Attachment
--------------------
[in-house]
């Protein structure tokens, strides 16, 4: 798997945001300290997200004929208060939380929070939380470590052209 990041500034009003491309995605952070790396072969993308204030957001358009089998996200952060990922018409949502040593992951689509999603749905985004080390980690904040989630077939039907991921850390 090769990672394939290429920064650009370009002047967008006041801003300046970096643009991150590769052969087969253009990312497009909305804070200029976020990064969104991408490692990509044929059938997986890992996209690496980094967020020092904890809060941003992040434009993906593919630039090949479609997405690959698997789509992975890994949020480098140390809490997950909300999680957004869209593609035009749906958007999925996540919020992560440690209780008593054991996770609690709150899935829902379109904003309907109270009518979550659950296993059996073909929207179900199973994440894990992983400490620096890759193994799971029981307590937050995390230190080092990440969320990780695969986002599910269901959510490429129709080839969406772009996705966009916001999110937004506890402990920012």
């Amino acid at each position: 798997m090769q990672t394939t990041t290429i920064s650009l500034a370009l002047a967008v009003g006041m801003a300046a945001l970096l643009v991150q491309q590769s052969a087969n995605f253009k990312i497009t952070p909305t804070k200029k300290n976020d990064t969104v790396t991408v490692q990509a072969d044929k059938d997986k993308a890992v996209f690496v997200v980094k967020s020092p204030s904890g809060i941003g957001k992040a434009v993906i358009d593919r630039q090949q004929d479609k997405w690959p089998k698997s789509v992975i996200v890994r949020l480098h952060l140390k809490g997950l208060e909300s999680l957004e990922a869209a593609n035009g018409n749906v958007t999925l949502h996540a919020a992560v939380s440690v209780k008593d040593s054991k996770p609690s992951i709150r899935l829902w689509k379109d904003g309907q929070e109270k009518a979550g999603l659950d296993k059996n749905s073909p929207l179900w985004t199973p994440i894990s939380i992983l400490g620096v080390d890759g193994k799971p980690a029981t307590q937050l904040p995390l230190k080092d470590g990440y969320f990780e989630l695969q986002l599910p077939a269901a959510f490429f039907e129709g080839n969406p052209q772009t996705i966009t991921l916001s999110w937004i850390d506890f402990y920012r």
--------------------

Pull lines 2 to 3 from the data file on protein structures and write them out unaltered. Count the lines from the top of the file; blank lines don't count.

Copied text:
């Protein structure tokens, strides 16, 4: 798997945001300290997200004929208060939380929070939380470590052209 990041500034009003491309995605952070790396072969993308204030957001358009089998996200952060990922018409949502040593992951689509999603749905985004080390980690904040989630077939039907991921850390 090769990672394939290429920064650009370009002047967008006041801003300046970096643009991150590769052969087969253009990312497009909305804070200029976020990064969104991408490692990509044929059938997986890992996209690496980094967020020092904890809060941003992040434009993906593919630039090949479609997405690959698997789509992975890994949020480098140390809490997950909300999680957004869209593609035009749906958007999925996540919020992560440690209780008593054991996770609690709150899935829902379109904003309907109270009518979550659950296993059996073909929207179900199973994440894990992983400490620096890759193994799971029981307590937050995390230190080092990440969320990780695969986002599910269901959510490429129709080839969406772009996705966009916001999110937004506890402990920012």
């Amino acid at each position: 798997m090769q990672t394939t990041t290429i920064s650009l500034a370009l002047a967008v009003g006041m801003a300046a945001l970096l643009v991150q491309q590769s052969a087969n995605f253009k990312i497009t952070p909305t804070k200029k300290n976020d990064t969104v790396t991408v490692q990509a072969d044929k059938d997986k993308a890992v996209f690496v997200v980094k967020s020092p204030s904890g809060i941003g957001k992040a434009v993906i358009d593919r630039q090949q004929d479609k997405w690959p089998k698997s789509v992975i996200v890994r949020l480098h952060l140390k809490g997950l208060e909300s999680l957004e990922a869209a593609n035009g018409n749906v958007t999925l949502h996540a919020a992560v939380s440690v209780k008593d040593s054991k996770p609690s992951i709150r899935l829902w689509k379109d904003g309907q929070e109270k009518a979550g999603l659950d296993k059996n749905s073909p929207l179900w985004t199973p994440i894990s939380i992983l400490g620096v080390d890759g193994k799971p980690a029981t307590q937050l904040p995390l230190k080092d470590g990440y969320f990780e989630l695969q986002l599910p077939a269901a959510f490429f039907e129709g080839n969406p052209q772009t996705i966009t991921l916001s999110w937004i850390d506890f402990y920012r």